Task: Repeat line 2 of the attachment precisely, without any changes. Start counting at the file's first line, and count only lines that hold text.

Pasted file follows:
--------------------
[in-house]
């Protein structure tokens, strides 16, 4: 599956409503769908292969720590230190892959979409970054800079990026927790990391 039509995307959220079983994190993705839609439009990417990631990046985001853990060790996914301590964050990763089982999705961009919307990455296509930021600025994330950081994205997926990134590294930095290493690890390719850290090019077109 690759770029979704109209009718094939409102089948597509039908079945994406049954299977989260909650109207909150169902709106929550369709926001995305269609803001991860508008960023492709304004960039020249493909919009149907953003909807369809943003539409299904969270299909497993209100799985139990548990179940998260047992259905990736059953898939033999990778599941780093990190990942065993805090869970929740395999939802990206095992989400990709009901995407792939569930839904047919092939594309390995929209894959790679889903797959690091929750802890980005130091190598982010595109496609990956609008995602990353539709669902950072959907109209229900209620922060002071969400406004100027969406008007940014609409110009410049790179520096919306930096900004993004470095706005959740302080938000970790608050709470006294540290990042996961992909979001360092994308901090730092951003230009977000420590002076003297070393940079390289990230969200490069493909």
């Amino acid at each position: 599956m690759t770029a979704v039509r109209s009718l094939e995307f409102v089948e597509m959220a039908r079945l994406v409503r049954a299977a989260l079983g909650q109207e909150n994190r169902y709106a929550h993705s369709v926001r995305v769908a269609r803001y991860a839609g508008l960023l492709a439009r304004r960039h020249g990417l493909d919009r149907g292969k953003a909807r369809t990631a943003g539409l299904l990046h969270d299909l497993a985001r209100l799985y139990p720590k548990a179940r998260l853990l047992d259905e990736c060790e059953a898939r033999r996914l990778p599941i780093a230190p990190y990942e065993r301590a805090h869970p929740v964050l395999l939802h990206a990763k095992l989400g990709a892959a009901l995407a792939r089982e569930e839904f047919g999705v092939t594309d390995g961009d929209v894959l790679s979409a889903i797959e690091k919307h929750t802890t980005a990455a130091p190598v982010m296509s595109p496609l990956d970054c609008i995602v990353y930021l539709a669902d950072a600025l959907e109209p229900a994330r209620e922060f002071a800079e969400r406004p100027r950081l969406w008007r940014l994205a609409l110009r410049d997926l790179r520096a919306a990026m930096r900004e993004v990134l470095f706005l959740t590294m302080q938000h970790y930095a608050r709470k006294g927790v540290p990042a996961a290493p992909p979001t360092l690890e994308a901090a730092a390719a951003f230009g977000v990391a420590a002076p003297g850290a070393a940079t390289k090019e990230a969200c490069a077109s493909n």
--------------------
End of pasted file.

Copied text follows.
């Protein structure tokens, strides 16, 4: 599956409503769908292969720590230190892959979409970054800079990026927790990391 039509995307959220079983994190993705839609439009990417990631990046985001853990060790996914301590964050990763089982999705961009919307990455296509930021600025994330950081994205997926990134590294930095290493690890390719850290090019077109 690759770029979704109209009718094939409102089948597509039908079945994406049954299977989260909650109207909150169902709106929550369709926001995305269609803001991860508008960023492709304004960039020249493909919009149907953003909807369809943003539409299904969270299909497993209100799985139990548990179940998260047992259905990736059953898939033999990778599941780093990190990942065993805090869970929740395999939802990206095992989400990709009901995407792939569930839904047919092939594309390995929209894959790679889903797959690091929750802890980005130091190598982010595109496609990956609008995602990353539709669902950072959907109209229900209620922060002071969400406004100027969406008007940014609409110009410049790179520096919306930096900004993004470095706005959740302080938000970790608050709470006294540290990042996961992909979001360092994308901090730092951003230009977000420590002076003297070393940079390289990230969200490069493909």